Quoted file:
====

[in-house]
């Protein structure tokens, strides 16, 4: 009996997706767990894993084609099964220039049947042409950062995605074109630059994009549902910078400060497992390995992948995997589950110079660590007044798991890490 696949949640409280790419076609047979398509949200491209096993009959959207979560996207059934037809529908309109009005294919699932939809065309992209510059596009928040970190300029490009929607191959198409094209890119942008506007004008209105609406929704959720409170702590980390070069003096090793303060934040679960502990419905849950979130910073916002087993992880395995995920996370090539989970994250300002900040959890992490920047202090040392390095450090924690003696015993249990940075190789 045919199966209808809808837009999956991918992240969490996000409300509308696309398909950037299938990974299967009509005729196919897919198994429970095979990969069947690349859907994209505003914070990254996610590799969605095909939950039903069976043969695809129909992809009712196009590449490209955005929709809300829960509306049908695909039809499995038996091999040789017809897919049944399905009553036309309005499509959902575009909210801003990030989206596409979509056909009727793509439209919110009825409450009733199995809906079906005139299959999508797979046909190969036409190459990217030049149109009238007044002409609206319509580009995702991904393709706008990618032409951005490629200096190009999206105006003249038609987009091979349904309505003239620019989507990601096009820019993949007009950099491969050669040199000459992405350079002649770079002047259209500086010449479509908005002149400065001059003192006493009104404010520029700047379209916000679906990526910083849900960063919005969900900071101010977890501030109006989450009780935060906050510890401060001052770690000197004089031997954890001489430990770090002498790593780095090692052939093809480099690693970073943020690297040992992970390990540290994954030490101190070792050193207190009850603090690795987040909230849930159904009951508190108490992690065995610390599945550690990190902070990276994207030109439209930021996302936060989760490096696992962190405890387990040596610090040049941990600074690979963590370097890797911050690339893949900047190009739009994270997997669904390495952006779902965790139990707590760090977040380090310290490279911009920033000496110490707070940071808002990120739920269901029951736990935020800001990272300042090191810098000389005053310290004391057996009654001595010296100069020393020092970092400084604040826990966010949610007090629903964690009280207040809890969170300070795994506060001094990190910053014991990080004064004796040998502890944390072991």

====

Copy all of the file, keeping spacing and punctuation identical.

[in-house]
């Protein structure tokens, strides 16, 4: 009996997706767990894993084609099964220039049947042409950062995605074109630059994009549902910078400060497992390995992948995997589950110079660590007044798991890490 696949949640409280790419076609047979398509949200491209096993009959959207979560996207059934037809529908309109009005294919699932939809065309992209510059596009928040970190300029490009929607191959198409094209890119942008506007004008209105609406929704959720409170702590980390070069003096090793303060934040679960502990419905849950979130910073916002087993992880395995995920996370090539989970994250300002900040959890992490920047202090040392390095450090924690003696015993249990940075190789 045919199966209808809808837009999956991918992240969490996000409300509308696309398909950037299938990974299967009509005729196919897919198994429970095979990969069947690349859907994209505003914070990254996610590799969605095909939950039903069976043969695809129909992809009712196009590449490209955005929709809300829960509306049908695909039809499995038996091999040789017809897919049944399905009553036309309005499509959902575009909210801003990030989206596409979509056909009727793509439209919110009825409450009733199995809906079906005139299959999508797979046909190969036409190459990217030049149109009238007044002409609206319509580009995702991904393709706008990618032409951005490629200096190009999206105006003249038609987009091979349904309505003239620019989507990601096009820019993949007009950099491969050669040199000459992405350079002649770079002047259209500086010449479509908005002149400065001059003192006493009104404010520029700047379209916000679906990526910083849900960063919005969900900071101010977890501030109006989450009780935060906050510890401060001052770690000197004089031997954890001489430990770090002498790593780095090692052939093809480099690693970073943020690297040992992970390990540290994954030490101190070792050193207190009850603090690795987040909230849930159904009951508190108490992690065995610390599945550690990190902070990276994207030109439209930021996302936060989760490096696992962190405890387990040596610090040049941990600074690979963590370097890797911050690339893949900047190009739009994270997997669904390495952006779902965790139990707590760090977040380090310290490279911009920033000496110490707070940071808002990120739920269901029951736990935020800001990272300042090191810098000389005053310290004391057996009654001595010296100069020393020092970092400084604040826990966010949610007090629903964690009280207040809890969170300070795994506060001094990190910053014991990080004064004796040998502890944390072991």